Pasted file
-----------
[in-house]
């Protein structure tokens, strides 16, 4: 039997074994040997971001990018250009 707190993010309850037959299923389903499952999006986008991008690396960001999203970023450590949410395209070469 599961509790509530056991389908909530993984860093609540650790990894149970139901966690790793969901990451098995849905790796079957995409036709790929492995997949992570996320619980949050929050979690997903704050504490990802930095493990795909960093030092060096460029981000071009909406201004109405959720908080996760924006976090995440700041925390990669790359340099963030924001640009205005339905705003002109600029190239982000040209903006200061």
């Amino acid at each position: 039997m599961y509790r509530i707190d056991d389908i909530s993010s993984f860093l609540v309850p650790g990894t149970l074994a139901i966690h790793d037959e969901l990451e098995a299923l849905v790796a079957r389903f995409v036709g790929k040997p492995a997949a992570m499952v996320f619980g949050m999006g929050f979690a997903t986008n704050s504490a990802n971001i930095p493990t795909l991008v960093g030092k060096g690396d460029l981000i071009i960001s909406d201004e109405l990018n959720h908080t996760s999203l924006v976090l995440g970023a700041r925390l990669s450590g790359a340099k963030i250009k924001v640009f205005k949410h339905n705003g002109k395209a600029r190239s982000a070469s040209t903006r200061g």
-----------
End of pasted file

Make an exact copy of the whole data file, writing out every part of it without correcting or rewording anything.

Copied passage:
[in-house]
């Protein structure tokens, strides 16, 4: 039997074994040997971001990018250009 707190993010309850037959299923389903499952999006986008991008690396960001999203970023450590949410395209070469 599961509790509530056991389908909530993984860093609540650790990894149970139901966690790793969901990451098995849905790796079957995409036709790929492995997949992570996320619980949050929050979690997903704050504490990802930095493990795909960093030092060096460029981000071009909406201004109405959720908080996760924006976090995440700041925390990669790359340099963030924001640009205005339905705003002109600029190239982000040209903006200061």
């Amino acid at each position: 039997m599961y509790r509530i707190d056991d389908i909530s993010s993984f860093l609540v309850p650790g990894t149970l074994a139901i966690h790793d037959e969901l990451e098995a299923l849905v790796a079957r389903f995409v036709g790929k040997p492995a997949a992570m499952v996320f619980g949050m999006g929050f979690a997903t986008n704050s504490a990802n971001i930095p493990t795909l991008v960093g030092k060096g690396d460029l981000i071009i960001s909406d201004e109405l990018n959720h908080t996760s999203l924006v976090l995440g970023a700041r925390l990669s450590g790359a340099k963030i250009k924001v640009f205005k949410h339905n705003g002109k395209a600029r190239s982000a070469s040209t903006r200061g």